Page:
About a year ago, Memphis icon Jerry Lawler suffered a heart attack live on the air at a WWE event. I didn’t quite realize until we almost lost him what he means to me culturally. For anyone who grew up in the South watching USWA Wrestling, Jerry Lawler is a big deal. In the 1970’s and 80’s, he was like Elvis in his cultural stature.
This site is all about providing insight and sometimes defense of concepts that are often misunderstood and maligned. That could never be more true than the case for Professional Wrestling. Vince McMahon once said “To those who believe in the beauty of professional wrestling, nothing needs to be said. For those who don’t appreciate wrestling, nothing could be said to change their minds.” I’ll try anyway.The key is to accept that it is scripted and staged, and that most people -if not all people, by now- know that. Including the fans. A wrestling show is just that, a show. An often corny, often silly, never ending morality play. In which reality and unreality blend together to create the most meta of meta performance art.
The all time best example is still the feud between Jerry Lawler and Andy Kaufman, which exploded out of it’s typical setting and into mainstream culture, fooling a lot of people who would’ve considered themselves far too intelligent to entertain the notion of any worth in Pro-Wrestling. David Letterman, at the time the notorious events unfolded on his show, wasn’t even sure. Jim Carrey, who played Andy in a movie, infamously tried to go “method” on Jerry on the set and get in his face.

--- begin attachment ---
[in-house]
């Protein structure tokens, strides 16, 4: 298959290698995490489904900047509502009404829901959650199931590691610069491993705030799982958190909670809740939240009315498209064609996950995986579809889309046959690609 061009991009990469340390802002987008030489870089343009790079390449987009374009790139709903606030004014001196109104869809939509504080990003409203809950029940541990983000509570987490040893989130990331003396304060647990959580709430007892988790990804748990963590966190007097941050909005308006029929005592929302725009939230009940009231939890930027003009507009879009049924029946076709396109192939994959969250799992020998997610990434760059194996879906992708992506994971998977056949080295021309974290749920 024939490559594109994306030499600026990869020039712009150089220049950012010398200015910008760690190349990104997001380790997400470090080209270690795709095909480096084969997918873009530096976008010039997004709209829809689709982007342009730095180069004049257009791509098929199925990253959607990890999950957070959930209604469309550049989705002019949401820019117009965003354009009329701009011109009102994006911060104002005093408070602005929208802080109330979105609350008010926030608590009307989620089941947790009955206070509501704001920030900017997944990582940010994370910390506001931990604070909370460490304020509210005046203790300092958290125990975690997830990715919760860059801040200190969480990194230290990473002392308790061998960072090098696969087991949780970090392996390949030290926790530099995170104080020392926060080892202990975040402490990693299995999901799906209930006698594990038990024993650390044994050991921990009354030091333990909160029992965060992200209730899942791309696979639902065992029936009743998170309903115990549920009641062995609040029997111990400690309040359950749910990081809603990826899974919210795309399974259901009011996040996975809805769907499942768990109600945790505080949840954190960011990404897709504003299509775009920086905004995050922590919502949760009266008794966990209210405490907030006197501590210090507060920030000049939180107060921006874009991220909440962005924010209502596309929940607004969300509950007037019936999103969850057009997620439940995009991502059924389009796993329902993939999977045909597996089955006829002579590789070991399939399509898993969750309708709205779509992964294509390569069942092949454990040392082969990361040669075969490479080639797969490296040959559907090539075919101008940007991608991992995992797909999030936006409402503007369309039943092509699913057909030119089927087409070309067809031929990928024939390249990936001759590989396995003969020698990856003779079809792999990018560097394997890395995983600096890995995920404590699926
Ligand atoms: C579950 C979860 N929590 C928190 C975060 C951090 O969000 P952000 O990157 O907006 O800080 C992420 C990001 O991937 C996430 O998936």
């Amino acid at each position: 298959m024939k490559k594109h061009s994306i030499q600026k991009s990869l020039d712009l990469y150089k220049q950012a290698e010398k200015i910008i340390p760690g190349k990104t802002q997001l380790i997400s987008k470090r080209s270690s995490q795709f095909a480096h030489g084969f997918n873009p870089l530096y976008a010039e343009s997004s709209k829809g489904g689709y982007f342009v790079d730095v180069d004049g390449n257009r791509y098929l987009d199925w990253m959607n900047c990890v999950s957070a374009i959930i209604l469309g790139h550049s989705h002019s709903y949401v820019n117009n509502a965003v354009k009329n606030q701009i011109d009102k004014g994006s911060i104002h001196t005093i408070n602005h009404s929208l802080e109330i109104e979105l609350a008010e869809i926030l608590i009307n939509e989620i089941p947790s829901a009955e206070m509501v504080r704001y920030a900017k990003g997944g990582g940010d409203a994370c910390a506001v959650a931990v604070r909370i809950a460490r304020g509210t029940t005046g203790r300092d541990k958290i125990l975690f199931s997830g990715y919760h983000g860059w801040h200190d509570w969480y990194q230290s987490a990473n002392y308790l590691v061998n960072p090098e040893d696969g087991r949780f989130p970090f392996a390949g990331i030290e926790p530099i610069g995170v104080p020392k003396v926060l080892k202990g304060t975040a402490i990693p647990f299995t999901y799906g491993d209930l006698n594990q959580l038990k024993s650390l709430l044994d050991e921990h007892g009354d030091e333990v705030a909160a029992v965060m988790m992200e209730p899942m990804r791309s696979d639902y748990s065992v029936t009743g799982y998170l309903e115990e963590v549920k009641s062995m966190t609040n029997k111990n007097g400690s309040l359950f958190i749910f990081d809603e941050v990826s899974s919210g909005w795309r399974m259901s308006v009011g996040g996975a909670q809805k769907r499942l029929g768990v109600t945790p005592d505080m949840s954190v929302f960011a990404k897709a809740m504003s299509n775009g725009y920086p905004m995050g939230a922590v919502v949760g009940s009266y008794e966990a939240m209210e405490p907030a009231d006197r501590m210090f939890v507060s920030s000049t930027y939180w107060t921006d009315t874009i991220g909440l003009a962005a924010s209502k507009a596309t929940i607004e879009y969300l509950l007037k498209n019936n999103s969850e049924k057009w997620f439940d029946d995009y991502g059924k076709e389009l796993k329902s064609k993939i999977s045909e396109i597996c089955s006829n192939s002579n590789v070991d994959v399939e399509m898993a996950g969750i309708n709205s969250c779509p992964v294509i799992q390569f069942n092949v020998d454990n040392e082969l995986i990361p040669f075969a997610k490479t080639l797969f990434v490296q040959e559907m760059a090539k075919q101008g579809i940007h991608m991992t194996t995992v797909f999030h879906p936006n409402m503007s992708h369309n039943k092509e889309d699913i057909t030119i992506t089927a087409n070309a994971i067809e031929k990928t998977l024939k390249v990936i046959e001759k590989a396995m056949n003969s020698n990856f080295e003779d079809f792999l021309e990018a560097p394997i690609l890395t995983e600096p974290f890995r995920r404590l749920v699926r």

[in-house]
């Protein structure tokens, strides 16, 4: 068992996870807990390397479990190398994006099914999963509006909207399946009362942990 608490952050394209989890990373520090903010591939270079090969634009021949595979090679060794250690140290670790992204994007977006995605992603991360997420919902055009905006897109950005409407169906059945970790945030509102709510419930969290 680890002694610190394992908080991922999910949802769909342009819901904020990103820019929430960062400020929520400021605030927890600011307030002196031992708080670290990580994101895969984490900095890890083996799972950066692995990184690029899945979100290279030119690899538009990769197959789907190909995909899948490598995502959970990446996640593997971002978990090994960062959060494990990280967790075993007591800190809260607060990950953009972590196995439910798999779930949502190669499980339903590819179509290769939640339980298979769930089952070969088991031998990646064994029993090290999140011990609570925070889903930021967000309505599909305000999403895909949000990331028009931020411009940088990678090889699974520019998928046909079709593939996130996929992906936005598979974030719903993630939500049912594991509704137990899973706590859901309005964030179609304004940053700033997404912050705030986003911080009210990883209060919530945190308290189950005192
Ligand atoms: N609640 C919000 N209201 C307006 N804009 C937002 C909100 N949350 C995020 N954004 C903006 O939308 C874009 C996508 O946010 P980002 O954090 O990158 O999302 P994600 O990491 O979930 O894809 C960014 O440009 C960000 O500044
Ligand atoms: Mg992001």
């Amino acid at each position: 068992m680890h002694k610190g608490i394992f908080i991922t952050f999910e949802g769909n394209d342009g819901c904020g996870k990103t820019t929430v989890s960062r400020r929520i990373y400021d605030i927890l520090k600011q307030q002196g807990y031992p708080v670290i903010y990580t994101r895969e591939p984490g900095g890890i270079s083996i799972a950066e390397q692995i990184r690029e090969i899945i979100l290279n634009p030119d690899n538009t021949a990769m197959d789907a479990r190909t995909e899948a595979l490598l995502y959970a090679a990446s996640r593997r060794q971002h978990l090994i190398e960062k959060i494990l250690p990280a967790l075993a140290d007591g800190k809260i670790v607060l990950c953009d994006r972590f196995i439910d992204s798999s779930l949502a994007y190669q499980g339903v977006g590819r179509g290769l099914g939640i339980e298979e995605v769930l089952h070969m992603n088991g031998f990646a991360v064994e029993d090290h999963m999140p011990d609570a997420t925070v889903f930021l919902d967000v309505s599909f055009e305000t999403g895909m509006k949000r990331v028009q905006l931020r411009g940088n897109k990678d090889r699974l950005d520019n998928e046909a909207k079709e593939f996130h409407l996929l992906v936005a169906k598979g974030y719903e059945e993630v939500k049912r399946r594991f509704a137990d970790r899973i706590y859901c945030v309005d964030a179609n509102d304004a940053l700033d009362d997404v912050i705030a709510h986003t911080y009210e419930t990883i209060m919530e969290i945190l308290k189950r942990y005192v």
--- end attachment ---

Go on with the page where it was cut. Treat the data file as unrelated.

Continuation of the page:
There are still people who believe that these guys really, truly hated each other.
None of those people today are wrestling fans.Wrestling has some of the best backstage jargon and terminology of any subculture. A continually relevant sample: the good guys are called “babyfaces” and the villains are called “heels.” When one of these guys goes out in front of the crowd and says “You rednecks don’t deserve to even look at me” and words to that effect, cheats to win the matches, he’s the heel. When a character who had previously been beloved goes out and suddenly does that, usually with “you never appreciated me enough” as the storyline reason, it’s called a “heel turn.” And now, this is where it gets interesting. In what other form of live show business does a person go before an audience and intentionally provoke them to hate him? and furthermore, someone who is beloved by them?
Well, Andy did it all around the television dial. He’s now regarded as a confused genius. I definitely think he was a genius. But confused? Never. All Andy Kaufman did was take Professional Wrestling away from the unwashed masses and take it to the regular old masses, to huge and hilarious effect.